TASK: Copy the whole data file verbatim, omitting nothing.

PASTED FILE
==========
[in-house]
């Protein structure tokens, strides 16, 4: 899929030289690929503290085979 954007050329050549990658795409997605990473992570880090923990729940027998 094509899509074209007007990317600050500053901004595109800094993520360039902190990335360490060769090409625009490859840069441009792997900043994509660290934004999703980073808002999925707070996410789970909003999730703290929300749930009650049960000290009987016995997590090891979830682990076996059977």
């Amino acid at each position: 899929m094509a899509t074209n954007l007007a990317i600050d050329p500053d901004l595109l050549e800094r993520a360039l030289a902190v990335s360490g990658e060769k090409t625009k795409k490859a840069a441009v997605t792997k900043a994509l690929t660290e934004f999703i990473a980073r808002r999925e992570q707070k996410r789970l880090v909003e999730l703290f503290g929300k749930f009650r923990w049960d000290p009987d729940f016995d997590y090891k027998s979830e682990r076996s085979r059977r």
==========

[in-house]
């Protein structure tokens, strides 16, 4: 899929030289690929503290085979 954007050329050549990658795409997605990473992570880090923990729940027998 094509899509074209007007990317600050500053901004595109800094993520360039902190990335360490060769090409625009490859840069441009792997900043994509660290934004999703980073808002999925707070996410789970909003999730703290929300749930009650049960000290009987016995997590090891979830682990076996059977």
């Amino acid at each position: 899929m094509a899509t074209n954007l007007a990317i600050d050329p500053d901004l595109l050549e800094r993520a360039l030289a902190v990335s360490g990658e060769k090409t625009k795409k490859a840069a441009v997605t792997k900043a994509l690929t660290e934004f999703i990473a980073r808002r999925e992570q707070k996410r789970l880090v909003e999730l703290f503290g929300k749930f009650r923990w049960d000290p009987d729940f016995d997590y090891k027998s979830e682990r076996s085979r059977r």